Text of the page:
So I'm currently looking for answers. Answers for why, with all the negativity that's out there in politics and in the media, why should I stay in the classroom? Serendipitously, I'm taking a class this semester that is all about how to give teachers a voice in this time of educational "reform" and teacher bashing. The project I have chosen is on teacher retention. Because I want to know, despite all that we've been told we're doing wrong, who's choosing to stay and who's choosing to fight for teachers? Thankfully I have had a nurturing, supportive environment from which to learn these past seven years, and yet I still managed to burn out. If I'm questioning my future despite the fortuitous hand I was dealt, I can absolutely, positively see why teacher satisfaction is at an all-time low and those who haven't been as lucky as me are choosing to leave the profession.
Despite all that seems to be going against teachers these days, there are still beacons of light in this surging storm, lightships to help guide the way home.
On Friday I drove to Grand Rapids to attend the Michigan Reading Association conference where I saw and connected with some of my favorite teachers: members of the Nerdy Book Club. It was there, as we talked, listened, and tweeted about all the things we are passionate about that I realized that this community, this tribe, is my ticket to staying in the classroom. You see, it's not just new teachers that need mentoring. Veteran teachers need support and communities to keep them going too. And these people are my bucket fillers. People like Donayln Miller, Brian Wyzlic, Paul Hankins, Katherine Sokolowski, Niki Barnes, Colby Sharp, Jillian Heise, Jessica Crawford, Sarah Andersen, Kristin McIlhagga, Erica Beaton... I could go on and on... These are my people, my tribe. They overflow my bucket with inspiration and hope. Because, when I click on a link to the Nerdy Book Club blog and read posts like this one from Brian Wyzlic, or listen to Paul Hankins read a poem about how books saved him that is so beautiful and so vulnerable that you must look away in order to wipe away your tears, it's really hard to want to walk away from it all.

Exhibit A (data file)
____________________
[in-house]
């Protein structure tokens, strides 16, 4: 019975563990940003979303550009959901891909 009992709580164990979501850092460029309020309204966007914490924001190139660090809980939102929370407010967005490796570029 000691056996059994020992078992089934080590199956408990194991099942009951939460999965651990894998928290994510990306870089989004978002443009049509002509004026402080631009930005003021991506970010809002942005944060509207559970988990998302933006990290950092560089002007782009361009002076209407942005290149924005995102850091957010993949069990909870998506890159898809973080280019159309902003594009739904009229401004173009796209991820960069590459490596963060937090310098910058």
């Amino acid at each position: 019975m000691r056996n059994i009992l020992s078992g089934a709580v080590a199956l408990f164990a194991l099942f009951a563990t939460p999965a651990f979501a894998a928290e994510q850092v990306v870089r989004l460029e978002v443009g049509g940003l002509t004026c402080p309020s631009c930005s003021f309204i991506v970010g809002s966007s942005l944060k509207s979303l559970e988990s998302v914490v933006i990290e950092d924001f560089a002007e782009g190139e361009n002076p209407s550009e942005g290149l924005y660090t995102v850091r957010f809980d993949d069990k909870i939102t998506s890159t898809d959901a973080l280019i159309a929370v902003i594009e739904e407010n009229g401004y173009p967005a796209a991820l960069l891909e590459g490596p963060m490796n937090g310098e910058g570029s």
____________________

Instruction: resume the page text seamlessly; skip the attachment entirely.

So to my Nerdy Book Club tribe, I'm going to be enlisting your help in the next few weeks. I need your continued inspiration and sense of hope. I want to know why you stay. Inspire me. Because right now, I'm going to be needing the teacher equivalent of a Kid President Pep Talk:
If you're interested in helping me out, please let me know and I can email you the details of my project.
Things are still up in the air and unknown for me. But one thing will always remain constant: education and literacy will always be my vocation. In what capacity that vocation is manifested remains to be seen.